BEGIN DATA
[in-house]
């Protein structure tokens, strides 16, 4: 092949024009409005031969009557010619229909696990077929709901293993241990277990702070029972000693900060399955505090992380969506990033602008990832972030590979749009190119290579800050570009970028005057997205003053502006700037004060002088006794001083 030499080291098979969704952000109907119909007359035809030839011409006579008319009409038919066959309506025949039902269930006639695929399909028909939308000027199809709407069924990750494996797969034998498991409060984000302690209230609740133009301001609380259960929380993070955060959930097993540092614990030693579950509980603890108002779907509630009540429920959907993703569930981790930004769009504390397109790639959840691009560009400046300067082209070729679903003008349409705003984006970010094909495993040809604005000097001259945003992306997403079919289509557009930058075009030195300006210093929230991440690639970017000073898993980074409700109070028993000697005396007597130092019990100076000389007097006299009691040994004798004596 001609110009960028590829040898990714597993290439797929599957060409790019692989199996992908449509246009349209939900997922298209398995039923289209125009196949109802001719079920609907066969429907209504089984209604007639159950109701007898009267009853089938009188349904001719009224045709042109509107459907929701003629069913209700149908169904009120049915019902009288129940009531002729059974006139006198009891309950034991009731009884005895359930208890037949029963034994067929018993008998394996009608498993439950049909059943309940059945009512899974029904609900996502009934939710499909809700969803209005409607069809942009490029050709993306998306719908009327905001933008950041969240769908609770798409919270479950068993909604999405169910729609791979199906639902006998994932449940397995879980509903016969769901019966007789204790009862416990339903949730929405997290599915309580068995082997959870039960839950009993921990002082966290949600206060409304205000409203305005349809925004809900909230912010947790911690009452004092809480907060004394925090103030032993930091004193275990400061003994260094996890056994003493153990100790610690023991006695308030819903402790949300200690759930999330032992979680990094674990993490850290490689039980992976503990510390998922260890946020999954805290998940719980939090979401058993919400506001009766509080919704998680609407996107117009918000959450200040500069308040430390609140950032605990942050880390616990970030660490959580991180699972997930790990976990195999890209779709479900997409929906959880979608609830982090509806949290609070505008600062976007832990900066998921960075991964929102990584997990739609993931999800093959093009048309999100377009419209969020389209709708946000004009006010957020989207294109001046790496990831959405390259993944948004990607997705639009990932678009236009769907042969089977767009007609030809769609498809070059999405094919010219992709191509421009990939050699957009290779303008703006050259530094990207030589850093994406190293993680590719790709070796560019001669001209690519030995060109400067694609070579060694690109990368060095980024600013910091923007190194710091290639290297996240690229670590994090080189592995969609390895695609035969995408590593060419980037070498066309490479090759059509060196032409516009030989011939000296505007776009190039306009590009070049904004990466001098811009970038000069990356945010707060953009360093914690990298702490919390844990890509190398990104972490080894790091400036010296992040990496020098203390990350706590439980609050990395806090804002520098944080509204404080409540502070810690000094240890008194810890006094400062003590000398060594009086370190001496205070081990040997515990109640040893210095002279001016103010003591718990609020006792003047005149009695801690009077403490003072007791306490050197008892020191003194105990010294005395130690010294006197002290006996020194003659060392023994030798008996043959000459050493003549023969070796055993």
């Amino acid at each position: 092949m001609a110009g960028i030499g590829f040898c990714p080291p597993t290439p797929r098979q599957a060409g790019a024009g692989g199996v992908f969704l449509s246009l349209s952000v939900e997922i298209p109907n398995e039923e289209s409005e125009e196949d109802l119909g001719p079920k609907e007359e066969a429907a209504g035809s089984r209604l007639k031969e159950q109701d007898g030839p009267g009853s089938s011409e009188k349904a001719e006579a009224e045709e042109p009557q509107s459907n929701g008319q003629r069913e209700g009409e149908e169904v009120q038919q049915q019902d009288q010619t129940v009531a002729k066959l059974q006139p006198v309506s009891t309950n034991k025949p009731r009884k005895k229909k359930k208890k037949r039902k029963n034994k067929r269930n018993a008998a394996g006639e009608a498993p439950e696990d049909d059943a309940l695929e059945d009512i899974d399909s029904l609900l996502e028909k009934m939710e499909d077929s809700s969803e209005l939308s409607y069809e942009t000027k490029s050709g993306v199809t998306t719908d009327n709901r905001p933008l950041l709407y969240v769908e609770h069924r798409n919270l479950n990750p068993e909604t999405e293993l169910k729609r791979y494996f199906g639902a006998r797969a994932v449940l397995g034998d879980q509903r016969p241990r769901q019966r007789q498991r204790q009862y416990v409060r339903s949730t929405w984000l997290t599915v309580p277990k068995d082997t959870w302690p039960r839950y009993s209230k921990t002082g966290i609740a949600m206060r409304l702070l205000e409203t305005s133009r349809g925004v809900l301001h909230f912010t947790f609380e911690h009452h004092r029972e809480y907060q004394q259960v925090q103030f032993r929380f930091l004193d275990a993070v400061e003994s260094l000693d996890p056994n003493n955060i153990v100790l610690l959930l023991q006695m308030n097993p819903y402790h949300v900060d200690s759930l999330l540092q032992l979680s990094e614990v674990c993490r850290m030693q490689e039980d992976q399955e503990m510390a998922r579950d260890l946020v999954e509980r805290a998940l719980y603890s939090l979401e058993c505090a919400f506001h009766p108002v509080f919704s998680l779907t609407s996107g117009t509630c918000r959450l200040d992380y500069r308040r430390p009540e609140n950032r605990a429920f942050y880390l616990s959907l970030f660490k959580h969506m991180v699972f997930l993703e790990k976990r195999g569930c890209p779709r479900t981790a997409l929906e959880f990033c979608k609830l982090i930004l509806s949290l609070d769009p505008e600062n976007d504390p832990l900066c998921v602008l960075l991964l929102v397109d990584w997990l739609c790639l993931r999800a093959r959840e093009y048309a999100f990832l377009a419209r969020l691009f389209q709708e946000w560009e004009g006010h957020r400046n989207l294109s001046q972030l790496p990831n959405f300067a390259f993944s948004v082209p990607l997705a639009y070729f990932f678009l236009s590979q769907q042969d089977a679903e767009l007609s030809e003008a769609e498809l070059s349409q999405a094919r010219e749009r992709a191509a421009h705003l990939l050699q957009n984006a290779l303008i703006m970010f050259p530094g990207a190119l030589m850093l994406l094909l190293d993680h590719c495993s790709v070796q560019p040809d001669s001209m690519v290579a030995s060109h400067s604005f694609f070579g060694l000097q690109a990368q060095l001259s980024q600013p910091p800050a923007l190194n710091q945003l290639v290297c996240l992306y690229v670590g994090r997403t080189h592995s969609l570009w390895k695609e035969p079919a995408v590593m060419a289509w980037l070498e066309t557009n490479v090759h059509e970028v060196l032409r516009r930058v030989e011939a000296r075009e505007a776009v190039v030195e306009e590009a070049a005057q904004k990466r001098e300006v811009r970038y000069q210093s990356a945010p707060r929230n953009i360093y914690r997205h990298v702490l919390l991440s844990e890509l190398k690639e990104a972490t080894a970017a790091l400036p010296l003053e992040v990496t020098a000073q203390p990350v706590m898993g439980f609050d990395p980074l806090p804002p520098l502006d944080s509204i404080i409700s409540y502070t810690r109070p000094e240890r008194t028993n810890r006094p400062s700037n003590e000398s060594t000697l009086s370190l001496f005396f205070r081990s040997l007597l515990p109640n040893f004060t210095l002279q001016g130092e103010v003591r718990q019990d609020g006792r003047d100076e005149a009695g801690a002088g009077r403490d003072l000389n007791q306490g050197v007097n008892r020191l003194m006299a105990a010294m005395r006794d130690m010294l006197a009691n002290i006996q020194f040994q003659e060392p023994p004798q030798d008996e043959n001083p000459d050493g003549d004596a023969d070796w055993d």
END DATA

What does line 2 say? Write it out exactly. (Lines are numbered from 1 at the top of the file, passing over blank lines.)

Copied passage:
């Protein structure tokens, strides 16, 4: 092949024009409005031969009557010619229909696990077929709901293993241990277990702070029972000693900060399955505090992380969506990033602008990832972030590979749009190119290579800050570009970028005057997205003053502006700037004060002088006794001083 030499080291098979969704952000109907119909007359035809030839011409006579008319009409038919066959309506025949039902269930006639695929399909028909939308000027199809709407069924990750494996797969034998498991409060984000302690209230609740133009301001609380259960929380993070955060959930097993540092614990030693579950509980603890108002779907509630009540429920959907993703569930981790930004769009504390397109790639959840691009560009400046300067082209070729679903003008349409705003984006970010094909495993040809604005000097001259945003992306997403079919289509557009930058075009030195300006210093929230991440690639970017000073898993980074409700109070028993000697005396007597130092019990100076000389007097006299009691040994004798004596 001609110009960028590829040898990714597993290439797929599957060409790019692989199996992908449509246009349209939900997922298209398995039923289209125009196949109802001719079920609907066969429907209504089984209604007639159950109701007898009267009853089938009188349904001719009224045709042109509107459907929701003629069913209700149908169904009120049915019902009288129940009531002729059974006139006198009891309950034991009731009884005895359930208890037949029963034994067929018993008998394996009608498993439950049909059943309940059945009512899974029904609900996502009934939710499909809700969803209005409607069809942009490029050709993306998306719908009327905001933008950041969240769908609770798409919270479950068993909604999405169910729609791979199906639902006998994932449940397995879980509903016969769901019966007789204790009862416990339903949730929405997290599915309580068995082997959870039960839950009993921990002082966290949600206060409304205000409203305005349809925004809900909230912010947790911690009452004092809480907060004394925090103030032993930091004193275990400061003994260094996890056994003493153990100790610690023991006695308030819903402790949300200690759930999330032992979680990094674990993490850290490689039980992976503990510390998922260890946020999954805290998940719980939090979401058993919400506001009766509080919704998680609407996107117009918000959450200040500069308040430390609140950032605990942050880390616990970030660490959580991180699972997930790990976990195999890209779709479900997409929906959880979608609830982090509806949290609070505008600062976007832990900066998921960075991964929102990584997990739609993931999800093959093009048309999100377009419209969020389209709708946000004009006010957020989207294109001046790496990831959405390259993944948004990607997705639009990932678009236009769907042969089977767009007609030809769609498809070059999405094919010219992709191509421009990939050699957009290779303008703006050259530094990207030589850093994406190293993680590719790709070796560019001669001209690519030995060109400067694609070579060694690109990368060095980024600013910091923007190194710091290639290297996240690229670590994090080189592995969609390895695609035969995408590593060419980037070498066309490479090759059509060196032409516009030989011939000296505007776009190039306009590009070049904004990466001098811009970038000069990356945010707060953009360093914690990298702490919390844990890509190398990104972490080894790091400036010296992040990496020098203390990350706590439980609050990395806090804002520098944080509204404080409540502070810690000094240890008194810890006094400062003590000398060594009086370190001496205070081990040997515990109640040893210095002279001016103010003591718990609020006792003047005149009695801690009077403490003072007791306490050197008892020191003194105990010294005395130690010294006197002290006996020194003659060392023994030798008996043959000459050493003549023969070796055993």